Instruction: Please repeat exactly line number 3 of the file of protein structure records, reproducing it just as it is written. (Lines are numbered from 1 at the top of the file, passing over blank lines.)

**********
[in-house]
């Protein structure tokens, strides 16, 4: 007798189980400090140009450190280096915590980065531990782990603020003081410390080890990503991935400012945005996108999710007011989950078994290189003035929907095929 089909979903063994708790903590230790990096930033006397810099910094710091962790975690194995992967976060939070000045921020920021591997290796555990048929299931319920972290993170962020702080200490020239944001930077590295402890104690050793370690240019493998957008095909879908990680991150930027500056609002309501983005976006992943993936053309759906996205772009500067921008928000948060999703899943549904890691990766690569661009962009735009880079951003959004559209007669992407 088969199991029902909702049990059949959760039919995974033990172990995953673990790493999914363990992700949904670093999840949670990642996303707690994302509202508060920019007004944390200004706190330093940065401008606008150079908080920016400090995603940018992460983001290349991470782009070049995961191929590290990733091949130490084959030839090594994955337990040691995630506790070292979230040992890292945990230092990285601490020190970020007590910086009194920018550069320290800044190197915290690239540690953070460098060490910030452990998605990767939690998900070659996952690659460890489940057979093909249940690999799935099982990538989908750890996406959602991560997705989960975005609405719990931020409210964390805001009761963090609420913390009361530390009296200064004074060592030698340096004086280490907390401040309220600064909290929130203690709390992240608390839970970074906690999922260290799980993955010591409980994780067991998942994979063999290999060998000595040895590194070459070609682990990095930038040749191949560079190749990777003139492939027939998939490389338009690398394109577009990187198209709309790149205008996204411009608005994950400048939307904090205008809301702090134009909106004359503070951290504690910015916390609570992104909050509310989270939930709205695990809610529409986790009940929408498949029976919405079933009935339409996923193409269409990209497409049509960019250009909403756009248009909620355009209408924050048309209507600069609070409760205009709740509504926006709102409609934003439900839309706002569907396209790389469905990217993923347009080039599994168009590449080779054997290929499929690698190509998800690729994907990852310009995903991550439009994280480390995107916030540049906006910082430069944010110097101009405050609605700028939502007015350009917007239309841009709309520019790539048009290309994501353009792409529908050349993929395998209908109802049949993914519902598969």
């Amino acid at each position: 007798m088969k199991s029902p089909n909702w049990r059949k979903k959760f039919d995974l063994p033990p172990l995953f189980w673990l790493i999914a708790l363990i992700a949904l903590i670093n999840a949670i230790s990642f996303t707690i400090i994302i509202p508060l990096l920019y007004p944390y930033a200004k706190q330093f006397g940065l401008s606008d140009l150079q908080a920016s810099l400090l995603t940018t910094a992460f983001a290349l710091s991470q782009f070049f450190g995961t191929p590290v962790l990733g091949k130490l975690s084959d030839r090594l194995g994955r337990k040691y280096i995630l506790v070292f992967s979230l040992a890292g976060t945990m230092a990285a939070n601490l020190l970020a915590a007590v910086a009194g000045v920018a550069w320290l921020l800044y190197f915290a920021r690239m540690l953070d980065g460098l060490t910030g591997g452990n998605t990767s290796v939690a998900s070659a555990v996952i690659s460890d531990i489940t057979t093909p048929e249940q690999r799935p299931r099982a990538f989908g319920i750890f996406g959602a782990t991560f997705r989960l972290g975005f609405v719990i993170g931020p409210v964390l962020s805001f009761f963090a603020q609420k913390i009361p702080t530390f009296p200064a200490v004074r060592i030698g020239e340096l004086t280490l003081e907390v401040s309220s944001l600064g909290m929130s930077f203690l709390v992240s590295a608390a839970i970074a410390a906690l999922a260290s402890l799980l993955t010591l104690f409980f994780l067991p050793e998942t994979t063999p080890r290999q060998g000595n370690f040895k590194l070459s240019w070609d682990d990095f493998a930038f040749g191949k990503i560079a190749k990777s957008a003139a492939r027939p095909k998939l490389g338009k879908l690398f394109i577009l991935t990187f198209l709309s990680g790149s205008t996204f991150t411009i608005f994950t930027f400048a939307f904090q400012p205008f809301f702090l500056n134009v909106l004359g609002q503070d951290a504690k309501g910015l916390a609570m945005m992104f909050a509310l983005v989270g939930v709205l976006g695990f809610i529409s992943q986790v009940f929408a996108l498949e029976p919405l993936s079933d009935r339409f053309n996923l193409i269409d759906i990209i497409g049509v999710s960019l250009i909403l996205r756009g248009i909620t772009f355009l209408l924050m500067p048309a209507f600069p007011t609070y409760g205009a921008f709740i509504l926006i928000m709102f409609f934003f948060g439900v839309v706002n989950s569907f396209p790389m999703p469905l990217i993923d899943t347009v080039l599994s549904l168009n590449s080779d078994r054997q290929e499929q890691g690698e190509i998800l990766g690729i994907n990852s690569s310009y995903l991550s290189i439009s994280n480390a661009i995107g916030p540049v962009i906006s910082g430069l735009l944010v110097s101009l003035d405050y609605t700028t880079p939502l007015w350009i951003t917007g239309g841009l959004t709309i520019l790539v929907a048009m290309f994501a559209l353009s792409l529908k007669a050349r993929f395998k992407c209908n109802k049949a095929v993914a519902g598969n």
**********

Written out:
């Amino acid at each position: 007798m088969k199991s029902p089909n909702w049990r059949k979903k959760f039919d995974l063994p033990p172990l995953f189980w673990l790493i999914a708790l363990i992700a949904l903590i670093n999840a949670i230790s990642f996303t707690i400090i994302i509202p508060l990096l920019y007004p944390y930033a200004k706190q330093f006397g940065l401008s606008d140009l150079q908080a920016s810099l400090l995603t940018t910094a992460f983001a290349l710091s991470q782009f070049f450190g995961t191929p590290v962790l990733g091949k130490l975690s084959d030839r090594l194995g994955r337990k040691y280096i995630l506790v070292f992967s979230l040992a890292g976060t945990m230092a990285a939070n601490l020190l970020a915590a007590v910086a009194g000045v920018a550069w320290l921020l800044y190197f915290a920021r690239m540690l953070d980065g460098l060490t910030g591997g452990n998605t990767s290796v939690a998900s070659a555990v996952i690659s460890d531990i489940t057979t093909p048929e249940q690999r799935p299931r099982a990538f989908g319920i750890f996406g959602a782990t991560f997705r989960l972290g975005f609405v719990i993170g931020p409210v964390l962020s805001f009761f963090a603020q609420k913390i009361p702080t530390f009296p200064a200490v004074r060592i030698g020239e340096l004086t280490l003081e907390v401040s309220s944001l600064g909290m929130s930077f203690l709390v992240s590295a608390a839970i970074a410390a906690l999922a260290s402890l799980l993955t010591l104690f409980f994780l067991p050793e998942t994979t063999p080890r290999q060998g000595n370690f040895k590194l070459s240019w070609d682990d990095f493998a930038f040749g191949k990503i560079a190749k990777s957008a003139a492939r027939p095909k998939l490389g338009k879908l690398f394109i577009l991935t990187f198209l709309s990680g790149s205008t996204f991150t411009i608005f994950t930027f400048a939307f904090q400012p205008f809301f702090l500056n134009v909106l004359g609002q503070d951290a504690k309501g910015l916390a609570m945005m992104f909050a509310l983005v989270g939930v709205l976006g695990f809610i529409s992943q986790v009940f929408a996108l498949e029976p919405l993936s079933d009935r339409f053309n996923l193409i269409d759906i990209i497409g049509v999710s960019l250009i909403l996205r756009g248009i909620t772009f355009l209408l924050m500067p048309a209507f600069p007011t609070y409760g205009a921008f709740i509504l926006i928000m709102f409609f934003f948060g439900v839309v706002n989950s569907f396209p790389m999703p469905l990217i993923d899943t347009v080039l599994s549904l168009n590449s080779d078994r054997q290929e499929q890691g690698e190509i998800l990766g690729i994907n990852s690569s310009y995903l991550s290189i439009s994280n480390a661009i995107g916030p540049v962009i906006s910082g430069l735009l944010v110097s101009l003035d405050y609605t700028t880079p939502l007015w350009i951003t917007g239309g841009l959004t709309i520019l790539v929907a048009m290309f994501a559209l353009s792409l529908k007669a050349r993929f395998k992407c209908n109802k049949a095929v993914a519902g598969n």